What are Functional Groups?

In organic chemistry, we encounter a number of special substituent groups which are attached to the hydrocarbon backbone. These groups impart certain characteristics to the molecule of which it is a part of and thus, become the highlight of that particular molecule.

Classes of Functional Groups    

There are a number of functional groups in organic chemistry and functional groups can be defined as a group of atoms placed in a molecule. They possess their own characteristic properties, regardless of the other atoms of the same molecule. Common examples are carboxylic acids, alcohols, ketones, amines, etc.

The major functional groups which we encounter most commonly at lower levels are-

  • Alkanes.  
  • Alkenes.
  • Alkynes.
  • Phenyl group (a benzene ring).
  • Amines.
  • Alcohols.
  • Ethers.
  • Alkyl halides where X is a halogen.
  • Thiols.
  • Aldehydes.
  • Ketones.
  • Carboxylic acids.
  • Esters.
  • Amides.
  • Nitro groups.

What is the need for Functional Groups?

Compounds belonging to the same functional group will undergo same set of reactions and behave similarly.  Hence, studying a set of compounds with similar behaviour is made easy by the concept of functional groups.

Nomenclature of compounds is made convenient by grouping them into various functional groups and in this way, it is more systematic and less complicated.  

Characteristic Properties of different Functional Groups

The carbon directly attached to the functional group in an organic molecule is referred to as the alpha carbon; the carbon next to an alpha carbon is a beta carbon, the one next to that is gamma carbon and so on.

Saturated alkyl chains are found to be less reactive but unsaturated and substituted alkyl chains which have the presence of functional groups are more reactive.

Some common functional groups which are to be studied in detail are-

  • Alcohols  
    • Alcohols have the presence of –OH group. This means that intermolecular hydrogen bonding is facilitated from oxygen of one molecule with hydrogen of another. As a result of this, alcohols usually possess higher boiling points.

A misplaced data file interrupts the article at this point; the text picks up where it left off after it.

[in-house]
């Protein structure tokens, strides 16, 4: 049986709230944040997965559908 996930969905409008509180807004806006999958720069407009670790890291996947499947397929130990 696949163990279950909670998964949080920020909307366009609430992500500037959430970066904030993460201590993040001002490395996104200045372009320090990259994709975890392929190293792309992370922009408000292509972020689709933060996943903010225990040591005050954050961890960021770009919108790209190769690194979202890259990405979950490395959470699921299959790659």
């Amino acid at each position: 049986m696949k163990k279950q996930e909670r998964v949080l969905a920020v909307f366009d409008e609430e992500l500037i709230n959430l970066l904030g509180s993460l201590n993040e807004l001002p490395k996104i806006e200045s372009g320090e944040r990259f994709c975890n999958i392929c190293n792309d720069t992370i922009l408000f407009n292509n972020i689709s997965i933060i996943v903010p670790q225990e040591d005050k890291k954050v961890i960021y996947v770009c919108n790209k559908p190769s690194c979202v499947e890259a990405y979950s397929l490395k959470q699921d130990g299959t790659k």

• Owing to the electronegativity difference between carbon and oxygen, an alcohol molecule is always polar and will undergo reactions accordingly.
    • Alcohols undergo nucleophilic substitution reactions, wherein the –OH group is replaced or substituted by another atom/group. They undergo reaction with carboxylic acids yielding esters. They also undergo oxidation reactions to yield aldehydes or ketones or carboxylic acids.
    • Based on the number of atoms attached to the alpha carbon atom (the carbon bearing -OH group), alcohols can be primary, secondary and tertiary.
    • Alcohols are of significance in pharmaceutical and medical industry where they are used as an antiseptic and antimicrobial. They are also exploited in the beverage industry and consumed as liquor (ethanol). Another important use is that it makes for an excellent solvent and so it is used as a reagent and solvent for both polar and non-polar substances.
  • Ethers 
    • An ether group contains an oxygen atom bonded to two alkyl or aryl groups or a mixture of both. Even this molecule is polar due to the electronegativity difference between carbon and oxygen.
    • In ethers, oxygen is sandwiched between two bulky groups and hence it remains unavailable for hydrogen bonding and therefore, ethers have a lower boiling point than alcohols.
    • These are less reactive than alcohols but more reactive than alkanes.
    • These are miscible with water and are commonly used solvents.
  • Aldehydes and ketones